If you’re hauling items on a roof rack or large loads in your pickup truck, tie-downs are a must. These hold your cargo tightly in place so it doesn’t shift when you’re on the road. But anchoring your gear is about more than just throwing a strap around it. It’s important to learn how to use ratchet straps correctly to keep your freight safe from harm and prevent damage to your vehicle. We’ve put together a few ratchet strap tips to help you get the job done.
When it comes to selecting tie-downs, most experts recommend ratchet straps over bungee cords, rope or twine. With an elastic core (often hidden underneath a mesh sheathing), it’s nearly impossible to gauge the load capacity of a bungee. In addition, the outer sheathing of bungees, rope and twine can easily fray. These characteristics create a tie-down that’s unpredictable and unsafe.
Ratchet straps are rated based on the weight of the cargo they are capable of anchoring. Weights start at about 300 pounds for a light-duty strap, with heavy-duty straps topping 10,000 pounds. Always use a strap with a rating higher than the weight of your load.
Start With Something Solid
You can’t secure your cargo without a firm attachment point, such as a luggage rack, roof rack or hooks mounted in a truck bed. Don’t be tempted to tie a load on top of your car if you don’t have a rack of some sort — you’ll never be able to secure the ratchet straps enough for safe hauling.
As you hook the ends of the ratchet strap to a solid surface, check the length of the webbing to make sure it isn’t twisting and is flat against your cargo. Slowly tighten the strap, checking the positioning of the webbing as you go to verify it doesn’t shift or bind somewhere. Cinch until the strap is taut but be careful not to overtighten, which could damage the strap or whatever you’re hauling.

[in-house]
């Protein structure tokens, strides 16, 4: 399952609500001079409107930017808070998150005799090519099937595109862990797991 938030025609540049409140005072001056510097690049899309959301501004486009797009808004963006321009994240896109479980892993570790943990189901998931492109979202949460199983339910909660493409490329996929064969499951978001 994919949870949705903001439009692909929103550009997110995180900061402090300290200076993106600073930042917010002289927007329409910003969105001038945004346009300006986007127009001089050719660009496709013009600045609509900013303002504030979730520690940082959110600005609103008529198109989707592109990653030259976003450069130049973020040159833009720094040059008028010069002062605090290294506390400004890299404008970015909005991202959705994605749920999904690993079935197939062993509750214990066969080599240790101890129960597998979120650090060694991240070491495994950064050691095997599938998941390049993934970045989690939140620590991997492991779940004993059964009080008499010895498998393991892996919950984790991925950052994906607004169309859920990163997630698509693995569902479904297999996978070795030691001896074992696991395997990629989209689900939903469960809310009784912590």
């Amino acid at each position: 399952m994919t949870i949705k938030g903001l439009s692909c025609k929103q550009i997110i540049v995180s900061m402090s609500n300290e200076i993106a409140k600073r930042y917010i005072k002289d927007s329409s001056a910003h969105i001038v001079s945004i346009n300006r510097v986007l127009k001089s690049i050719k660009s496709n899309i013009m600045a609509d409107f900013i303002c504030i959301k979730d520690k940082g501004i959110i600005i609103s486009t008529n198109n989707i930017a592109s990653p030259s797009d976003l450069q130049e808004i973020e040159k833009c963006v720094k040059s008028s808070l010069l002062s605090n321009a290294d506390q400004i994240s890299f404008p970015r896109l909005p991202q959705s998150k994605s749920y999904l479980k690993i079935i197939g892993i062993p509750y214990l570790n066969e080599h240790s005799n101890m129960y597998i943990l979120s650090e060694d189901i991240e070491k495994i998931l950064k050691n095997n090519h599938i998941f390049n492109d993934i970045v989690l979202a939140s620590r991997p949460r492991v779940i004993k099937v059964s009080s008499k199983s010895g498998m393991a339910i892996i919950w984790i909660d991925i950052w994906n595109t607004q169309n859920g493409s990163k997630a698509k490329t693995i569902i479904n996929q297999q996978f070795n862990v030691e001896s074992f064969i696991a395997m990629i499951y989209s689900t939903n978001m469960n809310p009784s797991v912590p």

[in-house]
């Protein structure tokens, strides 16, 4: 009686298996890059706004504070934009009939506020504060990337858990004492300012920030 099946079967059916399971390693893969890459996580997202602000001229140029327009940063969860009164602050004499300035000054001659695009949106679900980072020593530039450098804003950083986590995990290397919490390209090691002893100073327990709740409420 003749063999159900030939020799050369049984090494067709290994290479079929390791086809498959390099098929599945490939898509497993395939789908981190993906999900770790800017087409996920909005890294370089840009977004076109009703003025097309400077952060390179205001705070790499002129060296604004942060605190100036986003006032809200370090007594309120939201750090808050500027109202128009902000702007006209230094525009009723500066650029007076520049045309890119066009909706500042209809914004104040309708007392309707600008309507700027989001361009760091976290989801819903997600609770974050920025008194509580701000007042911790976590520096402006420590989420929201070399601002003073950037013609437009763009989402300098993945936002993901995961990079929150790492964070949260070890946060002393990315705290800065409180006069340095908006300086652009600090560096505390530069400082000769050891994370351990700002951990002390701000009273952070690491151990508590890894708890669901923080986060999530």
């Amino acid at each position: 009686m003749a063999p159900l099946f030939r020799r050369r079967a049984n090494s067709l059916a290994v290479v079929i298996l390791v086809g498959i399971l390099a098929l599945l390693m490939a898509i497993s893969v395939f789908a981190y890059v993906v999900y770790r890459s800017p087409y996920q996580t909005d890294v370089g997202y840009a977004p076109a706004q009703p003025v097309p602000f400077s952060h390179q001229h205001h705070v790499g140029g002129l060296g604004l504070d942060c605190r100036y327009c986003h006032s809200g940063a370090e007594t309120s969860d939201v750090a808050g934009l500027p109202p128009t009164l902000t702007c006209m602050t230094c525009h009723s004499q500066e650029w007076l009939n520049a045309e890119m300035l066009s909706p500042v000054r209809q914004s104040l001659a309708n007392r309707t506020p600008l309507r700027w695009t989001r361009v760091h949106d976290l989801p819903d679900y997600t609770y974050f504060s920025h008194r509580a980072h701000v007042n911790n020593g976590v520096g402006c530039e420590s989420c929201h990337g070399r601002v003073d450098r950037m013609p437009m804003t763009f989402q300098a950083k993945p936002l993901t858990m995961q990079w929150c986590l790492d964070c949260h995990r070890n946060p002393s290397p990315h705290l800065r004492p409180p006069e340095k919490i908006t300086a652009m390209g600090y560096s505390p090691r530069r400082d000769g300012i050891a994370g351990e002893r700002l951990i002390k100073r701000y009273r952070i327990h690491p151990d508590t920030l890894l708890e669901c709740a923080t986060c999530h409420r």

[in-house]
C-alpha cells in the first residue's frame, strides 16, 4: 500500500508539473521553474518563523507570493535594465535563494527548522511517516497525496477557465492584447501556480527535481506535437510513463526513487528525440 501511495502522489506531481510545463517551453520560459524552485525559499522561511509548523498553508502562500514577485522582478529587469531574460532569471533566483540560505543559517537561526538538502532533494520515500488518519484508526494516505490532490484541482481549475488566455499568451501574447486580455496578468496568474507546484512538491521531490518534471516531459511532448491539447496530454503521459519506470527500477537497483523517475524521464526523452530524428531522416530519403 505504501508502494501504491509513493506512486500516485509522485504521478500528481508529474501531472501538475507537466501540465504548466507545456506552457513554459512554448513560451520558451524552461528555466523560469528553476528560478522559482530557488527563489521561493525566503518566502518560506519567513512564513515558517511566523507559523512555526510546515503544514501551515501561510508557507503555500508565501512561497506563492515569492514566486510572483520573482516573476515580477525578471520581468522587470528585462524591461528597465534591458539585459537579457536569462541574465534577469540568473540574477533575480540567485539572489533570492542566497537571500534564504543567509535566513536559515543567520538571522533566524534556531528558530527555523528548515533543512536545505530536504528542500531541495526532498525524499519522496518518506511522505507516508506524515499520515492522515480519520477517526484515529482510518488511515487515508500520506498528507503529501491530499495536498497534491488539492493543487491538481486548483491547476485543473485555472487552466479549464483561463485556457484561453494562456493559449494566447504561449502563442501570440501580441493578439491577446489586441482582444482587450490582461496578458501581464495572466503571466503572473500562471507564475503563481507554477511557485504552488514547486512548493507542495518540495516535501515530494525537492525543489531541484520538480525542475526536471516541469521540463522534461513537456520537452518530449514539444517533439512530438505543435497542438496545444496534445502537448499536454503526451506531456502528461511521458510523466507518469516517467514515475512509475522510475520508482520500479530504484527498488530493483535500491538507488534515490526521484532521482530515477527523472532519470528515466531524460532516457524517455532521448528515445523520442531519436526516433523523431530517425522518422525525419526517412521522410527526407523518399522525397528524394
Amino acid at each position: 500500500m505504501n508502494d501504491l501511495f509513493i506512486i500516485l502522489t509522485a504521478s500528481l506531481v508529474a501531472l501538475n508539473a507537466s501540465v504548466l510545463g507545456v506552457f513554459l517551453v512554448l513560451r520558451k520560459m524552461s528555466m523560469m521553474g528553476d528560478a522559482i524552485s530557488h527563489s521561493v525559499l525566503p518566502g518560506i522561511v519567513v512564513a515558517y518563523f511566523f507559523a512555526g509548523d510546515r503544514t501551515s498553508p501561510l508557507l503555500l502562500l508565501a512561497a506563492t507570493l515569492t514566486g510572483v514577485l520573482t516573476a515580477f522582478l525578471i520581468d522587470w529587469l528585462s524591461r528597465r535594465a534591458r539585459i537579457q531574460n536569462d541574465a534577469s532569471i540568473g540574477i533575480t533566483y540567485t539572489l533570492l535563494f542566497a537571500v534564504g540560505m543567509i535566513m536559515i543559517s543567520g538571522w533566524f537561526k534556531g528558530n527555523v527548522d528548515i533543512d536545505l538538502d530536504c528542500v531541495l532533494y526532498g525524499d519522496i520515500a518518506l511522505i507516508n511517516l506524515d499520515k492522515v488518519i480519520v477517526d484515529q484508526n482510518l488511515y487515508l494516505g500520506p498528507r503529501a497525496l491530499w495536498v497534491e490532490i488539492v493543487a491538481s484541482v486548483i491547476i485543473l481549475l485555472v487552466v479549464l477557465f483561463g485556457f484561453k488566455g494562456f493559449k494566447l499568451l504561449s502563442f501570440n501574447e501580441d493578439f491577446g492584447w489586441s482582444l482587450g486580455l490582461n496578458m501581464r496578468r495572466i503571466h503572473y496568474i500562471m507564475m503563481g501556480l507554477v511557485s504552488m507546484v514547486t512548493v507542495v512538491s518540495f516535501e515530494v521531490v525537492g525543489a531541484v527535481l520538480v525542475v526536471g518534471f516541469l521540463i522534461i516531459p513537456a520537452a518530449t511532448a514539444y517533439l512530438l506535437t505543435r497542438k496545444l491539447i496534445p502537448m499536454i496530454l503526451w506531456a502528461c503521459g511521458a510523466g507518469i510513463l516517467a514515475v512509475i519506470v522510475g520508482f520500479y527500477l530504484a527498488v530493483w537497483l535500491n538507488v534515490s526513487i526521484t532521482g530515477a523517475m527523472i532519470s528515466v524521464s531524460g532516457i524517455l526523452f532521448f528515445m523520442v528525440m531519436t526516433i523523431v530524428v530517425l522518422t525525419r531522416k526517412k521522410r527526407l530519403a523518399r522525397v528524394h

Watch Those Loose Ends
Some ratchet straps allow you to move the cambuckle down the length of the webbing to customize your fit. If shifting the cambuckle position leaves you with extra webbing, be sure to tie your loose end so it isn’t flapping in the breeze.
More Is Always Better
It’s much better to have too many straps than too few. As you anchor your load, don’t limit the tie-downs to just the front-rear and side-to-side planes of your vehicle. Think of your load from all angles to ensure that items can’t shift in any direction. If you’re stacking more than one tier, secure each layer before adding the next.
Check and Re-Check
Give each strap one final tug to make sure the line is taut before you drive away. For long trips, recheck the load and the straps periodically (probably about every 50 miles or so). It will surprise you how much looser your formerly tight line can become after being jostled by wind and the bumps of the road.
Check out all the tools & equipment
Photo courtesy of Flickr
As a freelance automotive writer, I create articles, how-to guides, web content and white papers for online magazine site and automotive companies. I passionately believe that cars and motorcycles should be appreciated for the works of art they are, and fantasize about owning a white Ducati 899 Panigale to display in my living room. I am currently the Corvette expert at About.com, cover alternatively-fueled vehicles and technology at HybridCars.com, and hold the imaginary title of Formula One test driver on the back roads surrounding my Oregon home.